About once a week, I pick up a half gallon of soy milk from the market. I do this of my own free will, fully cognizant of what I’m buying. But 32 members of the House of Representatives worry that consumers like me are confused by the word “milk” on the label; they think we’re laboring under the false impression that the carton contains dairy from a cow.
Since the 1930s, “milk” has been legally defined as “the lacteal secretions of a bovine mammal.” It is therefore technically illegal to use the term “milk” on something other than cow’s milk, even with a clear modifier, and now lawmakers are asking the Food and Drug Administration to crack down on products that could steal cows’ thunder. Their stated intention is to protect consumers from deception.
While this latest push to enforce labeling laws has been directed at popular plant-based alternatives such as almond, soy and rice milk, it could also have an effect on other animal products including sheep and goat milk, since they’re not “secretions” from a “bovine mammal” either. No word yet on what these products are supposed to call themselves. “Goat juice” doesn’t exactly caress the ears.
The FDA, to its credit, has not expended much energy playing nanny state on this issue, apparently recognizing that a definition from the 1930s shouldn’t haunt us in 2017, and that there’s no epidemic of confusion at supermarkets. “What’s this almond milk thing? Must be from a cow that ate almonds,” is not a common line of thought.
It is technically illegal to use the term ‘milk’ on something other than cow’s milk, even with a clear modifier.
Dictionaries, moreover, take a wide view of what “milk” means; the second definition in Merriam-Webster is “a liquid resembling milk in appearance” — which should certainly cover plant-based alternatives. And the rare person who truly isn’t clear on what she’s buying could always refer to a nutrition label. (In the 1930s, nutrition labels weren’t yet mandatory, but of course they are today.)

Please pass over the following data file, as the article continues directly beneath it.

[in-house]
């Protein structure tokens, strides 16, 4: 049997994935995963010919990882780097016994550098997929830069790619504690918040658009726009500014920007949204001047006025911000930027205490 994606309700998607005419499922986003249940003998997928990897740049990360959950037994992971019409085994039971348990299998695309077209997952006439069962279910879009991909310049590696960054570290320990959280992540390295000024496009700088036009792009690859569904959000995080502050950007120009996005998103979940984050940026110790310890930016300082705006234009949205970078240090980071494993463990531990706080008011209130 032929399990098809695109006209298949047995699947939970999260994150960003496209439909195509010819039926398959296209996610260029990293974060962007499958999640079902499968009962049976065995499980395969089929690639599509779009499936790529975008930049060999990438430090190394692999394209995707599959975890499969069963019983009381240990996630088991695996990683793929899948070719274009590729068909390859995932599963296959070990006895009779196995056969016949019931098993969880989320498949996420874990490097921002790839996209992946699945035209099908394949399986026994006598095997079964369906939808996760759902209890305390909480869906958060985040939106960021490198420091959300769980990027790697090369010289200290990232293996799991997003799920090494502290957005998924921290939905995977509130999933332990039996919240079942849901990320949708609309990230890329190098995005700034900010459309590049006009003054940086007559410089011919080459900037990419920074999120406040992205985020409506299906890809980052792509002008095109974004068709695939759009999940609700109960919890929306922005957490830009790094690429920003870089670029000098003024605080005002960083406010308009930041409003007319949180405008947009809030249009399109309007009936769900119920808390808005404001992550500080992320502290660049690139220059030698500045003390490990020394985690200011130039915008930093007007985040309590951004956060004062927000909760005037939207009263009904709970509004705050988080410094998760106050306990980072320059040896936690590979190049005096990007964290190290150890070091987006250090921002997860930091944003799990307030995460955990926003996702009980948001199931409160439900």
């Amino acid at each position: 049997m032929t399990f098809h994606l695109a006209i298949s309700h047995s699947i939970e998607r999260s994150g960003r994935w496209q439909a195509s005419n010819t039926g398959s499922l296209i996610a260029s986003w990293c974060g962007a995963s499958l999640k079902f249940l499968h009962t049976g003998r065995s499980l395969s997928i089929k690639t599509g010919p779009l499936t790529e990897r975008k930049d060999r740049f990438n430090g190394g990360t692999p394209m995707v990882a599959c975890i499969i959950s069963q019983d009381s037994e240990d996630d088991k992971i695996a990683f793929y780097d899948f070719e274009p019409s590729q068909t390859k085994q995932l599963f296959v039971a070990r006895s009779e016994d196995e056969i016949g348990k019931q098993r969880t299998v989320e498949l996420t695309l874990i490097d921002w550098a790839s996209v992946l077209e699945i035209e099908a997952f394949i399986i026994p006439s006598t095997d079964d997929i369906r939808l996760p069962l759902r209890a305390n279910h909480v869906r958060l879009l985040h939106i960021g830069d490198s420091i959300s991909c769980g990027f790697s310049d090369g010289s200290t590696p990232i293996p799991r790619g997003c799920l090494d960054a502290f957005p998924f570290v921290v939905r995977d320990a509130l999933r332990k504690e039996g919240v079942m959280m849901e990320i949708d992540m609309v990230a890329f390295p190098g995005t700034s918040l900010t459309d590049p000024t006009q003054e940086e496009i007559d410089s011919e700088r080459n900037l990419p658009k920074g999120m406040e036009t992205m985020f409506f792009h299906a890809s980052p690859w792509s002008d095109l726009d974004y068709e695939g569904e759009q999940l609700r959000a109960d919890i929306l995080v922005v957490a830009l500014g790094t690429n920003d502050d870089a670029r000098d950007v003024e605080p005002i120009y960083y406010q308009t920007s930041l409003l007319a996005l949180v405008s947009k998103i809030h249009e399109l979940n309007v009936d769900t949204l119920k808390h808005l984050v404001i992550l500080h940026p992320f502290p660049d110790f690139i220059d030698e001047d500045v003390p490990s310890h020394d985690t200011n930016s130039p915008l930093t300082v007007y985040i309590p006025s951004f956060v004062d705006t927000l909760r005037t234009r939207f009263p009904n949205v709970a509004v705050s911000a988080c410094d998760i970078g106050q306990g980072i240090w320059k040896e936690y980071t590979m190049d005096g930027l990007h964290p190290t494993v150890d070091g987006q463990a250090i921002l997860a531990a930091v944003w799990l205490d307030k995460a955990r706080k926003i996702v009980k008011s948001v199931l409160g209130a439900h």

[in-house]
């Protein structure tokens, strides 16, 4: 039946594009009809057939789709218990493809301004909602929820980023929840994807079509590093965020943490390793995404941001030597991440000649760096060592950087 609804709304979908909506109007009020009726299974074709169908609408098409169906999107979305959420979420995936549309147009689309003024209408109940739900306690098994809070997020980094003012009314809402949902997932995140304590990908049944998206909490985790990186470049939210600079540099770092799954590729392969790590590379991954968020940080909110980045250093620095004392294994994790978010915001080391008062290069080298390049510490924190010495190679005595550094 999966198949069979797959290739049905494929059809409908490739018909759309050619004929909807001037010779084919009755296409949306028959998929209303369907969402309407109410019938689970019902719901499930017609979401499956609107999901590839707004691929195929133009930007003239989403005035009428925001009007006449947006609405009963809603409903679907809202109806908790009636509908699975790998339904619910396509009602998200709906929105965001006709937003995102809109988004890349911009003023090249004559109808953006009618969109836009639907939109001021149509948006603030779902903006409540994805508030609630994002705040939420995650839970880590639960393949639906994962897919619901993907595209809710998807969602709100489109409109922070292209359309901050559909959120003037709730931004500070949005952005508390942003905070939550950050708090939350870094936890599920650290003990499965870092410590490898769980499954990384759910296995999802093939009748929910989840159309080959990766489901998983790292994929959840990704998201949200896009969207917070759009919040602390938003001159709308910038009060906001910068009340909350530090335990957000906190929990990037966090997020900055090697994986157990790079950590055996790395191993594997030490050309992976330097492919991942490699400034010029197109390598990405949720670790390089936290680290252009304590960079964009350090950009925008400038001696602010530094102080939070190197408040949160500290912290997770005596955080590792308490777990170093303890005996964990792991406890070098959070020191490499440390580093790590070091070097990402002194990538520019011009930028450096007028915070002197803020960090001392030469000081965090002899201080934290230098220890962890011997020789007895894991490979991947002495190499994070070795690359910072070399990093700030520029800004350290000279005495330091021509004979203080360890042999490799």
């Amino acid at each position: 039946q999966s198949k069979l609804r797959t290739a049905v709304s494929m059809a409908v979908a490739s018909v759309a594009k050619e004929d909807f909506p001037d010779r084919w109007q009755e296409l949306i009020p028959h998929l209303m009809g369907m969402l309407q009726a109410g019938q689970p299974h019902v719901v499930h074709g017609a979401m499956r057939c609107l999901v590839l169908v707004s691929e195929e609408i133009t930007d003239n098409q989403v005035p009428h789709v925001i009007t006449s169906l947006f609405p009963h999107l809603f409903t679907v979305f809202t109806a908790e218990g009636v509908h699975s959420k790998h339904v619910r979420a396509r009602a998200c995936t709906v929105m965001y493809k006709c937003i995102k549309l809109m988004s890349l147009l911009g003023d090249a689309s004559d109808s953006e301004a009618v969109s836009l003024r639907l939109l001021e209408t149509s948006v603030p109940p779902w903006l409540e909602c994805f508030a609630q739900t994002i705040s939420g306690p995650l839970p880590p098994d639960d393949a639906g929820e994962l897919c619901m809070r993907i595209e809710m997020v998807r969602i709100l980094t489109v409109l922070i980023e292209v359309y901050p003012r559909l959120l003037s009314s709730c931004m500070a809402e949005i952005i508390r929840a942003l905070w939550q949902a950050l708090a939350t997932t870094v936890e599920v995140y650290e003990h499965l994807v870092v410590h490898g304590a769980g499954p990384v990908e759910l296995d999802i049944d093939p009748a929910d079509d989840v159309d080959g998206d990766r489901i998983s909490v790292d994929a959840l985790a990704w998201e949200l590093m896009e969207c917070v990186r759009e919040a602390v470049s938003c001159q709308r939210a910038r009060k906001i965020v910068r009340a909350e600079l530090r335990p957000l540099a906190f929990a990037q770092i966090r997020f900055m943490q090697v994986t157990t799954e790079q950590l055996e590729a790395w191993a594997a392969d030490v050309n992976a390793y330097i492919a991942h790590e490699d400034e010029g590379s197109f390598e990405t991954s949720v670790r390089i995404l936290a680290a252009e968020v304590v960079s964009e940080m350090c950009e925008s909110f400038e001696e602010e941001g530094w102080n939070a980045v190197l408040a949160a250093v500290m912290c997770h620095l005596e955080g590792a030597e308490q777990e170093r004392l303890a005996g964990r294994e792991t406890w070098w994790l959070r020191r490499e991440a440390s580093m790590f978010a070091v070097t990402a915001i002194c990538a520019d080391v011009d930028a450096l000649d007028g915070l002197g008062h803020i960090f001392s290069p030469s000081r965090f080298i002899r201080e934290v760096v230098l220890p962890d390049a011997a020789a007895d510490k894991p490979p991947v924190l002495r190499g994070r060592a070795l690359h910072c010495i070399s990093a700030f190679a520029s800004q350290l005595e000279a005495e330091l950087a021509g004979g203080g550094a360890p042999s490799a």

There’s something else going on here. Whatever lawmakers may say, they’re trying to protect the dairy industry, not consumers. Dairy is struggling. The latest data from the USDA show that Americans are drinking nearly 40% less dairy milk than they were a few decades ago. (In 1970, the average American was drinking about 12 ounces of milk per day. Now it’s closer to 7 ounces.) This fall, the USDA stepped in to buy $20 million worth of cheese to reduce a glut caused by lack of demand. The dairy industry’s response to this socialist price support? “Not enough!”
In the meantime, the dairy-alternatives industry is thriving, expanding sales by 250% over the past five years. Plant-based options such as almond, soy and rice milk make up 9% of the milk market, and new ingredients and brands are rapidly being developed to meet demand.
Consumers are not buying plant-based milk because they have been tricked into believing they actually came from a cow. Some are interested in exploring new flavors or finding healthy alternatives to cow’s milk; others have concerns about the environmental impact of conventional milk production or object to the treatment of dairy cows.
It’s not the first time Big Food has stepped in to squelch competition. In late 2014, Unilever filed a civil suit against the San Francisco startup Hampton Creek, claiming that the company shouldn’t be allowed to call its plant-based mayonnaise “Just Mayo” since it doesn’t contain eggs, which are required for mayonnaise under the same Depression-era regulations. In the end, Unilever dropped its suit and Hampton Creek was able to keep its “Just Mayo” brand, in part because there is no standard for “mayo.”
The milk push may come to nothing as well. The FDA has not yet replied to the eager lawmakers, and Washington is in a fairly anti-regulatory mood at the moment. But the fact that such an absurd rule remains on the books creates market uncertainty for producers of dairy alternatives. That’s why my organization, the Good Food Institute, filed a Freedom of Information lawsuit earlier this year seeking all relevant enforcement records as a first step toward filing a petition calling for permanent regulatory change.
Current 1st Amendment jurisprudence makes clear that if the government is going to restrict corporate speech, it must be in furtherance of a legitimate government purpose, and helping one industry over another does not qualify. Restricting the “milk” label would, then, not only be condescending to consumers, but also potentially unconstitutional.
“Soy milk” and “almond milk” are accurate labels. If we want to call things what they are, we can start by calling this latest legislative effort by its true name: industry-funded market interference.
Emily Byrd is the San Francisco-based communications manager of the Good Food Institute, a nonprofit that promotes alternatives to animal agriculture.
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